The support post height was 7' 6 inches tall. Each opening for the tubes is 22.5 inches so the tubes were left long but positioned correctly.
The outside Facade pieces have windows at the same height. To help with ensuring they were all the same size and the right height, I clamped multiple pieces together and cut 4 at once. It is much easier to accurately cut out the windows and door openings while they are laying flat vs mounted to the structure. The Windows were cut out, as well as the opening to see the corner posts (Printer tubes). See pictures.
Step 5: Base Frame
The base of the whole haunted house is framed in. The 4 sides were screwed to the 4 posts 8 inches on center. These screws will come out when de-assembled to move it. ( As the project came together, several screws had to be moved as they were covered with permanent pieces on the outside.)
Once screwed together, 1x4s were cut to length and placed top and bottom of each panel for structural support. These were stapled in place with 3/4 inch staples and a lot of them. Other supports were also added as needed. These will be permanent but also allow the structure to be moved and stored.
Step 6: Foam Windows
There are 12 full windows on the Haunted house, and a few partials. I am not building the partials as those are still under construction when done as that is part of the theme. As the panels are going to be disassembled to move and store, I didn't want to permanently attach the windows to the panels. The foam would get damaged and the windows wouldn't hold up. So they were designed from the beginning to be removable. This meant gluing a 1x2 to the back of the side rails of the windows to be able to screw into.
The windows were built out of 1 1/2 inch foam, 2 inch foam, 1x2 boards, Foam glue, Caps from Great stuff foam, and some paint.
The Side rails had to be 3 3/4 inch wide and depth. Since they don't sell 1 3/4 foam, and I didn't want to glue together 1 inch, 2 inch, and 3/4 inch foam to make it work, I cut down a piece of 2 inch foam on the table saw to get he 1 3/4 needed. The 1/4 inch cut off then was used for the arched pieces of the porch supports.
The caps were counter sunk into the foam two ways. The top was cut in with an existing cap with a serrated edge. The bottom was drilled in with a drill press and glued. The problem became glue does not like to hold to the shiny plastic. Even roughed up, the glue came off when using Gorilla Glue, Great stuff foam, and PL300 in an attempt to get them to stick. Silicone finally did the trick to get them to hold.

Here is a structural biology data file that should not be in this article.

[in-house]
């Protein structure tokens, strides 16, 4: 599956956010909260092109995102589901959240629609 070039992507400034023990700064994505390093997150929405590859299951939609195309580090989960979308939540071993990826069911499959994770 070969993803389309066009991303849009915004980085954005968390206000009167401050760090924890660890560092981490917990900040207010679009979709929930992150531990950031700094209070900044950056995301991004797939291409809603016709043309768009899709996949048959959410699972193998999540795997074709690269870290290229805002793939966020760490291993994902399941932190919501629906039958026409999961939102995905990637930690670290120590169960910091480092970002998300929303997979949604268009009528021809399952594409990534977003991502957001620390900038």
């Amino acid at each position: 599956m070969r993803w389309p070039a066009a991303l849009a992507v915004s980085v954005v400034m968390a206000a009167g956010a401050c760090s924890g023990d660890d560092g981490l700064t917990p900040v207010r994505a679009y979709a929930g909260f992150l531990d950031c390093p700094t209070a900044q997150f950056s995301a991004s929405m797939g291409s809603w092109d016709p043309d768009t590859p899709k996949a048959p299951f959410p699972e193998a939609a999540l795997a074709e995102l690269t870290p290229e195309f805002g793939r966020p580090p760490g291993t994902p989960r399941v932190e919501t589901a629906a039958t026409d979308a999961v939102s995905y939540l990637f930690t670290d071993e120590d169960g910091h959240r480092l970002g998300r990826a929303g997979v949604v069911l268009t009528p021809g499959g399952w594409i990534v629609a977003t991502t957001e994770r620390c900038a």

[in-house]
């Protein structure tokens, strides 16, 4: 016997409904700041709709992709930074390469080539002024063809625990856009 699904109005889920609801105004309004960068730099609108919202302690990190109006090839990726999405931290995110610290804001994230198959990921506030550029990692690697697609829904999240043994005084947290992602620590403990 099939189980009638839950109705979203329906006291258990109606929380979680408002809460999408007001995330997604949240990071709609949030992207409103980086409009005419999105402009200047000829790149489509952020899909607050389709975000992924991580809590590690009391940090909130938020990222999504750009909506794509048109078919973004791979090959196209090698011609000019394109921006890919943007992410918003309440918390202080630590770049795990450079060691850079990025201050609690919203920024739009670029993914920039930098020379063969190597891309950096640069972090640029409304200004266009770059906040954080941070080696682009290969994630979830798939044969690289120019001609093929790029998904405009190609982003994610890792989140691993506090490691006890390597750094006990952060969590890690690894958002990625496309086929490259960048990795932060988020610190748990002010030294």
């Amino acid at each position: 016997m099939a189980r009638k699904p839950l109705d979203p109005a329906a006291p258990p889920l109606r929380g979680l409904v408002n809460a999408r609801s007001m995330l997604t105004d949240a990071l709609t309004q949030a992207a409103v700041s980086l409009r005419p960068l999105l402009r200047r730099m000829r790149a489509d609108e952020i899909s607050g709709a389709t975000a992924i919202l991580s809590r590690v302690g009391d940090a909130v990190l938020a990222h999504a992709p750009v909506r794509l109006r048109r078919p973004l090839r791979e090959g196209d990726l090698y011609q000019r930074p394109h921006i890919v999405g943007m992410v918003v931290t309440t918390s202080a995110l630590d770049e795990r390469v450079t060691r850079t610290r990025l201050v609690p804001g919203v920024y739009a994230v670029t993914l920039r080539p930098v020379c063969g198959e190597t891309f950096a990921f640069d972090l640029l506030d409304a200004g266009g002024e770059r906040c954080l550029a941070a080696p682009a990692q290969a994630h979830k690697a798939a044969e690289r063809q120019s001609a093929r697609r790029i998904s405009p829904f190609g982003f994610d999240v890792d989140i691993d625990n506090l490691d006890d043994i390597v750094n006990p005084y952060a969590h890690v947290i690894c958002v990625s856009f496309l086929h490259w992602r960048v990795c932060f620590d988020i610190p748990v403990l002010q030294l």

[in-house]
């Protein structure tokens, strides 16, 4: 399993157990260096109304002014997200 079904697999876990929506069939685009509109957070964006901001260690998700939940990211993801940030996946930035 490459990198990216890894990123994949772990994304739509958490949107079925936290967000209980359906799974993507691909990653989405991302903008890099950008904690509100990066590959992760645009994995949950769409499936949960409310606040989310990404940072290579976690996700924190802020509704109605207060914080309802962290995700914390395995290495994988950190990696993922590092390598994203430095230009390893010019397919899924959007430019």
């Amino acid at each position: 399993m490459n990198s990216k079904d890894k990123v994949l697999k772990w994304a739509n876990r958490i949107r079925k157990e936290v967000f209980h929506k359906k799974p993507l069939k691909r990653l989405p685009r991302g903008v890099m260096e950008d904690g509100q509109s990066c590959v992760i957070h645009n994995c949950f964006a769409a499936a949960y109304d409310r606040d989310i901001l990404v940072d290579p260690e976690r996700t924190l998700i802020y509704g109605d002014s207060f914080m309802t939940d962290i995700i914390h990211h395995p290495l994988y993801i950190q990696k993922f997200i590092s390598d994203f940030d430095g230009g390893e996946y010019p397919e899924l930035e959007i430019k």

The pieces were individually painted before assembled as the windows are a mix of grey and black.
The triangle toppers were cut at a later time as they matched the profile of the roof and would be made from the extra cut offs.
Step 7: Front Porch
The front porch is made up of a whole bunch of components, from posts, to rails, to floor board, to ceiling to support pieces, and an arched doorway facade. This was the first of many times I had to make larger than life individual LEGO blocks to attach.
The blocks were made out of 3/16th underlayment board, 1x4 CUL lumber from Home depot, 1 1/2 foam, PL 300 glue, and a ton of staplegun staples.
The blocks shaped like LEGO heads on top of the posts are actually Jiff Peanut butter jars. Unfortunately, the jars are about 2 inches too tall for what I wanted but the rest of the shape and size is perfect, meaning I needed to cut them. I found out that the jars do not hold up well when put through a chop saw or a band saw. Both split the jars and cracked them. Luckily I have extra, as I have collected them for 5 years and put screws in them in my shop.
So I decided to fill them with Great stuff foam. That didn't go as planned. The foam swelled up just fine, but sealed the opening as it expanded which, then left the inside of the jar air tight and would not allow the rest of the foam to cure. A day later, I cut into the side of each jar to allow it to breathe. I also took the top foam off as well. The foam cured against the cut and sealed again. The next day, I cut small grooves the the bottom. Same thing happened. Day 3 the foam had dried enough that I could cut further into the side with the chop saw. I put a half way slice into the side. This expanded some more foam and distorted the container.
After 5 days it finally all dried. I cut apart the jars, messed with gluing them back together, then drilled a hole through the center to insert a piece of PVC that I should have done to begin with. Not sure how I would do it next time but I won't be doing it the same again.
The jars were mounted to printer tubes, block frames stapled to the bottom, and the plastic tube ends stapled to the porch deck. The posts are then removable but hold in place. The PVC tip through the peanut butter jars held the post tops in place against the blocks mounted to the porch roof.
A large sheet of 1 1/2 inch foam was glued to the porch base and the porch roof for the depth needed according to the model. Technically it is 3/16th over the size because of the backer board but close enough for me and I was not going to trim down a giant piece of foam for 3/16th of an inch.
Step 8: Front Jut Out